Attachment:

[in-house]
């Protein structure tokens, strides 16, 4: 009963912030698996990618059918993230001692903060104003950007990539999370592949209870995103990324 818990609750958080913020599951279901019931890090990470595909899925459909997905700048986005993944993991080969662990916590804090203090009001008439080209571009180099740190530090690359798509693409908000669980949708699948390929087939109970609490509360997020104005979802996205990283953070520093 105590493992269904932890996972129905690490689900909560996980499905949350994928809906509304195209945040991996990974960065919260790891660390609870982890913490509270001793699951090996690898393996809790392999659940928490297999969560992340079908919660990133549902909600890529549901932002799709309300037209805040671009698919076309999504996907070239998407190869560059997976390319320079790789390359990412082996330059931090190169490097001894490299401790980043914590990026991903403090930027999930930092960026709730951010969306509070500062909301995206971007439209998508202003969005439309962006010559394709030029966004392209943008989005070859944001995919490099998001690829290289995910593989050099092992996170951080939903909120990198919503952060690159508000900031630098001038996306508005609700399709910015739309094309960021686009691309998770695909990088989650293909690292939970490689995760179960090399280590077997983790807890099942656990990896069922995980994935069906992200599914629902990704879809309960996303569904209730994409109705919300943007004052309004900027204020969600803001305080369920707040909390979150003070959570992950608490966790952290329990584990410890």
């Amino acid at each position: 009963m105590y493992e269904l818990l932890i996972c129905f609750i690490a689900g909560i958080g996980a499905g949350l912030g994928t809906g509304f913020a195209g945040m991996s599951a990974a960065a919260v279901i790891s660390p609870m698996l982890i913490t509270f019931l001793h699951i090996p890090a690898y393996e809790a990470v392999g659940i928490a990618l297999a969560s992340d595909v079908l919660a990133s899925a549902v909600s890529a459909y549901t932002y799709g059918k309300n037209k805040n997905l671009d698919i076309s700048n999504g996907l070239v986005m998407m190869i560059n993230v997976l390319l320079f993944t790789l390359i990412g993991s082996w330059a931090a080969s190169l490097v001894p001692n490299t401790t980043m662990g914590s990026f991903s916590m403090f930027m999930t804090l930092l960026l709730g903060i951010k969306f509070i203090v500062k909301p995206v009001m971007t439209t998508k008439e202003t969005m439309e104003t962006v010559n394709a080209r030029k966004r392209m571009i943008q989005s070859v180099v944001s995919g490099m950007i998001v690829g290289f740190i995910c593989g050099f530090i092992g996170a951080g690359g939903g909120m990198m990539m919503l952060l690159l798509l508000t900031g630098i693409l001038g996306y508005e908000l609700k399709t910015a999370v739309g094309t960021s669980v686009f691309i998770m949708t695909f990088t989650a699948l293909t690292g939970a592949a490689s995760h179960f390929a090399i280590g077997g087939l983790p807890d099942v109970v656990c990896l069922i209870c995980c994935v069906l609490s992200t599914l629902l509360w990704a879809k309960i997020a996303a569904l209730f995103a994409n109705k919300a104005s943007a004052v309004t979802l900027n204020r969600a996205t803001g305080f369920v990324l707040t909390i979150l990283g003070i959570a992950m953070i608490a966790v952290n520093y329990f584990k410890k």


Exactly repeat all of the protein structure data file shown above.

[in-house]
């Protein structure tokens, strides 16, 4: 009963912030698996990618059918993230001692903060104003950007990539999370592949209870995103990324 818990609750958080913020599951279901019931890090990470595909899925459909997905700048986005993944993991080969662990916590804090203090009001008439080209571009180099740190530090690359798509693409908000669980949708699948390929087939109970609490509360997020104005979802996205990283953070520093 105590493992269904932890996972129905690490689900909560996980499905949350994928809906509304195209945040991996990974960065919260790891660390609870982890913490509270001793699951090996690898393996809790392999659940928490297999969560992340079908919660990133549902909600890529549901932002799709309300037209805040671009698919076309999504996907070239998407190869560059997976390319320079790789390359990412082996330059931090190169490097001894490299401790980043914590990026991903403090930027999930930092960026709730951010969306509070500062909301995206971007439209998508202003969005439309962006010559394709030029966004392209943008989005070859944001995919490099998001690829290289995910593989050099092992996170951080939903909120990198919503952060690159508000900031630098001038996306508005609700399709910015739309094309960021686009691309998770695909990088989650293909690292939970490689995760179960090399280590077997983790807890099942656990990896069922995980994935069906992200599914629902990704879809309960996303569904209730994409109705919300943007004052309004900027204020969600803001305080369920707040909390979150003070959570992950608490966790952290329990584990410890």
């Amino acid at each position: 009963m105590y493992e269904l818990l932890i996972c129905f609750i690490a689900g909560i958080g996980a499905g949350l912030g994928t809906g509304f913020a195209g945040m991996s599951a990974a960065a919260v279901i790891s660390p609870m698996l982890i913490t509270f019931l001793h699951i090996p890090a690898y393996e809790a990470v392999g659940i928490a990618l297999a969560s992340d595909v079908l919660a990133s899925a549902v909600s890529a459909y549901t932002y799709g059918k309300n037209k805040n997905l671009d698919i076309s700048n999504g996907l070239v986005m998407m190869i560059n993230v997976l390319l320079f993944t790789l390359i990412g993991s082996w330059a931090a080969s190169l490097v001894p001692n490299t401790t980043m662990g914590s990026f991903s916590m403090f930027m999930t804090l930092l960026l709730g903060i951010k969306f509070i203090v500062k909301p995206v009001m971007t439209t998508k008439e202003t969005m439309e104003t962006v010559n394709a080209r030029k966004r392209m571009i943008q989005s070859v180099v944001s995919g490099m950007i998001v690829g290289f740190i995910c593989g050099f530090i092992g996170a951080g690359g939903g909120m990198m990539m919503l952060l690159l798509l508000t900031g630098i693409l001038g996306y508005e908000l609700k399709t910015a999370v739309g094309t960021s669980v686009f691309i998770m949708t695909f990088t989650a699948l293909t690292g939970a592949a490689s995760h179960f390929a090399i280590g077997g087939l983790p807890d099942v109970v656990c990896l069922i209870c995980c994935v069906l609490s992200t599914l629902l509360w990704a879809k309960i997020a996303a569904l209730f995103a994409n109705k919300a104005s943007a004052v309004t979802l900027n204020r969600a996205t803001g305080f369920v990324l707040t909390i979150l990283g003070i959570a992950m953070i608490a966790v952290n520093y329990f584990k410890k």